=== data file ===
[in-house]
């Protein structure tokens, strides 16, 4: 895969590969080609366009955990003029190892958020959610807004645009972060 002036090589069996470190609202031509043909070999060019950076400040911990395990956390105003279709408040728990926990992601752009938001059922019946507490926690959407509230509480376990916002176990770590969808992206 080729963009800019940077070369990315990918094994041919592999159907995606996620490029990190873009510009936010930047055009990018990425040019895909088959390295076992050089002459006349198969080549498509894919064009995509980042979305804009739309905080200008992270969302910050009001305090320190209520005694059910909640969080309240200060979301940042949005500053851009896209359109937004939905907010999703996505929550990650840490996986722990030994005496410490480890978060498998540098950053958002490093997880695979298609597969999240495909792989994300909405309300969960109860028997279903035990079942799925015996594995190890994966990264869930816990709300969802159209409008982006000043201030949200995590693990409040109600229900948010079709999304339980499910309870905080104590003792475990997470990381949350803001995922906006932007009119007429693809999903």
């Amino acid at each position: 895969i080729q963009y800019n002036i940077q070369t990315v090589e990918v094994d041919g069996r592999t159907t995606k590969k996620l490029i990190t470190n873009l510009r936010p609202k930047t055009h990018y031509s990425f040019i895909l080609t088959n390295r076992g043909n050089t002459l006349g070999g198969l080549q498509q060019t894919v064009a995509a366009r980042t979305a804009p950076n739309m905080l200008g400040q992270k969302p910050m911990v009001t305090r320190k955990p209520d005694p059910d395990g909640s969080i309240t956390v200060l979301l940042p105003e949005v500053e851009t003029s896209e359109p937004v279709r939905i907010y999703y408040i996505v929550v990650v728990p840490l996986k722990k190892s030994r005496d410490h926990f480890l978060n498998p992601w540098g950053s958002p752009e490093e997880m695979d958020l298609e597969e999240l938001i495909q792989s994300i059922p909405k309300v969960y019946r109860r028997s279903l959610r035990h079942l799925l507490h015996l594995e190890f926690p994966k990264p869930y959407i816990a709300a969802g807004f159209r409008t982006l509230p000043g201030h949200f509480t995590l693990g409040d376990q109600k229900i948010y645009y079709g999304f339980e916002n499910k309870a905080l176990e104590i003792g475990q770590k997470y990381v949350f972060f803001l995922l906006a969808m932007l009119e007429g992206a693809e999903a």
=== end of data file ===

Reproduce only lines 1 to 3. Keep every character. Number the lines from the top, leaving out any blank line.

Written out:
[in-house]
């Protein structure tokens, strides 16, 4: 895969590969080609366009955990003029190892958020959610807004645009972060 002036090589069996470190609202031509043909070999060019950076400040911990395990956390105003279709408040728990926990992601752009938001059922019946507490926690959407509230509480376990916002176990770590969808992206 080729963009800019940077070369990315990918094994041919592999159907995606996620490029990190873009510009936010930047055009990018990425040019895909088959390295076992050089002459006349198969080549498509894919064009995509980042979305804009739309905080200008992270969302910050009001305090320190209520005694059910909640969080309240200060979301940042949005500053851009896209359109937004939905907010999703996505929550990650840490996986722990030994005496410490480890978060498998540098950053958002490093997880695979298609597969999240495909792989994300909405309300969960109860028997279903035990079942799925015996594995190890994966990264869930816990709300969802159209409008982006000043201030949200995590693990409040109600229900948010079709999304339980499910309870905080104590003792475990997470990381949350803001995922906006932007009119007429693809999903």
């Amino acid at each position: 895969i080729q963009y800019n002036i940077q070369t990315v090589e990918v094994d041919g069996r592999t159907t995606k590969k996620l490029i990190t470190n873009l510009r936010p609202k930047t055009h990018y031509s990425f040019i895909l080609t088959n390295r076992g043909n050089t002459l006349g070999g198969l080549q498509q060019t894919v064009a995509a366009r980042t979305a804009p950076n739309m905080l200008g400040q992270k969302p910050m911990v009001t305090r320190k955990p209520d005694p059910d395990g909640s969080i309240t956390v200060l979301l940042p105003e949005v500053e851009t003029s896209e359109p937004v279709r939905i907010y999703y408040i996505v929550v990650v728990p840490l996986k722990k190892s030994r005496d410490h926990f480890l978060n498998p992601w540098g950053s958002p752009e490093e997880m695979d958020l298609e597969e999240l938001i495909q792989s994300i059922p909405k309300v969960y019946r109860r028997s279903l959610r035990h079942l799925l507490h015996l594995e190890f926690p994966k990264p869930y959407i816990a709300a969802g807004f159209r409008t982006l509230p000043g201030h949200f509480t995590l693990g409040d376990q109600k229900i948010y645009y079709g999304f339980e916002n499910k309870a905080l176990e104590i003792g475990q770590k997470y990381v949350f972060f803001l995922l906006a969808m932007l009119e007429g992206a693809e999903a």